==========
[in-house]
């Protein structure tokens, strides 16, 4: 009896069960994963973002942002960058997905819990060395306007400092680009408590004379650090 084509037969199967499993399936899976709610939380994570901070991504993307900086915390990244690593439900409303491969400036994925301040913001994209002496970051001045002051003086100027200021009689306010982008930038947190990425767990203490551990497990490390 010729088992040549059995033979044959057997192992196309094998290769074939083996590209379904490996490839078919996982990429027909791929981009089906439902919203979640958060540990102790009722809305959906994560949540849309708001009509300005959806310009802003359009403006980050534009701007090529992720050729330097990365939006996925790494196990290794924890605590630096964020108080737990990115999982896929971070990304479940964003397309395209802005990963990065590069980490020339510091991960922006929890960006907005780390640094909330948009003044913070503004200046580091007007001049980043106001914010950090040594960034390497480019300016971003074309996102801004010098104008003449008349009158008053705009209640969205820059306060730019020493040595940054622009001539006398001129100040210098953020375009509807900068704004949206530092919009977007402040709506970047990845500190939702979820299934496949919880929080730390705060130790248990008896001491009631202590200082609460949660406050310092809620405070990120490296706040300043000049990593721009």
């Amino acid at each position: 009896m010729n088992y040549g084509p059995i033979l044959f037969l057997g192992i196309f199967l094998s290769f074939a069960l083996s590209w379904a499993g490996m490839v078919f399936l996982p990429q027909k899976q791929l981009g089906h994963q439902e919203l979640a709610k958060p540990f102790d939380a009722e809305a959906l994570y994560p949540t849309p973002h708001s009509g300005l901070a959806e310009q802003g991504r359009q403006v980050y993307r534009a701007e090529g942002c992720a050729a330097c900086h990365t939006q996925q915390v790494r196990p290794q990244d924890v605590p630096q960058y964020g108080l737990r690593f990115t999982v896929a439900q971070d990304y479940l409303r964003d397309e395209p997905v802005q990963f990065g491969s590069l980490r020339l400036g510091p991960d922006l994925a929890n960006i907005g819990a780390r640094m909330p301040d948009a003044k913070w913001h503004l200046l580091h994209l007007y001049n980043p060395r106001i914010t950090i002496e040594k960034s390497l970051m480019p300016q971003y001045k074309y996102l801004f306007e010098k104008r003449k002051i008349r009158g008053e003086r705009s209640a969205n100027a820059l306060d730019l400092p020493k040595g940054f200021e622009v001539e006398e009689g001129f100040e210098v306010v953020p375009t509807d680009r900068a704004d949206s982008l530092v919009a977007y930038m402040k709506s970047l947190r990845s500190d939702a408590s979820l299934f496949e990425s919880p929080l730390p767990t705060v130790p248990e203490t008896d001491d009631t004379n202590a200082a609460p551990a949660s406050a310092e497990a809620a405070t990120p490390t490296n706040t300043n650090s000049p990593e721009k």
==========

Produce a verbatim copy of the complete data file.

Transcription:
[in-house]
């Protein structure tokens, strides 16, 4: 009896069960994963973002942002960058997905819990060395306007400092680009408590004379650090 084509037969199967499993399936899976709610939380994570901070991504993307900086915390990244690593439900409303491969400036994925301040913001994209002496970051001045002051003086100027200021009689306010982008930038947190990425767990203490551990497990490390 010729088992040549059995033979044959057997192992196309094998290769074939083996590209379904490996490839078919996982990429027909791929981009089906439902919203979640958060540990102790009722809305959906994560949540849309708001009509300005959806310009802003359009403006980050534009701007090529992720050729330097990365939006996925790494196990290794924890605590630096964020108080737990990115999982896929971070990304479940964003397309395209802005990963990065590069980490020339510091991960922006929890960006907005780390640094909330948009003044913070503004200046580091007007001049980043106001914010950090040594960034390497480019300016971003074309996102801004010098104008003449008349009158008053705009209640969205820059306060730019020493040595940054622009001539006398001129100040210098953020375009509807900068704004949206530092919009977007402040709506970047990845500190939702979820299934496949919880929080730390705060130790248990008896001491009631202590200082609460949660406050310092809620405070990120490296706040300043000049990593721009």
């Amino acid at each position: 009896m010729n088992y040549g084509p059995i033979l044959f037969l057997g192992i196309f199967l094998s290769f074939a069960l083996s590209w379904a499993g490996m490839v078919f399936l996982p990429q027909k899976q791929l981009g089906h994963q439902e919203l979640a709610k958060p540990f102790d939380a009722e809305a959906l994570y994560p949540t849309p973002h708001s009509g300005l901070a959806e310009q802003g991504r359009q403006v980050y993307r534009a701007e090529g942002c992720a050729a330097c900086h990365t939006q996925q915390v790494r196990p290794q990244d924890v605590p630096q960058y964020g108080l737990r690593f990115t999982v896929a439900q971070d990304y479940l409303r964003d397309e395209p997905v802005q990963f990065g491969s590069l980490r020339l400036g510091p991960d922006l994925a929890n960006i907005g819990a780390r640094m909330p301040d948009a003044k913070w913001h503004l200046l580091h994209l007007y001049n980043p060395r106001i914010t950090i002496e040594k960034s390497l970051m480019p300016q971003y001045k074309y996102l801004f306007e010098k104008r003449k002051i008349r009158g008053e003086r705009s209640a969205n100027a820059l306060d730019l400092p020493k040595g940054f200021e622009v001539e006398e009689g001129f100040e210098v306010v953020p375009t509807d680009r900068a704004d949206s982008l530092v919009a977007y930038m402040k709506s970047l947190r990845s500190d939702a408590s979820l299934f496949e990425s919880p929080l730390p767990t705060v130790p248990e203490t008896d001491d009631t004379n202590a200082a609460p551990a949660s406050a310092e497990a809620a405070t990120p490390t490296n706040t300043n650090s000049p990593e721009k």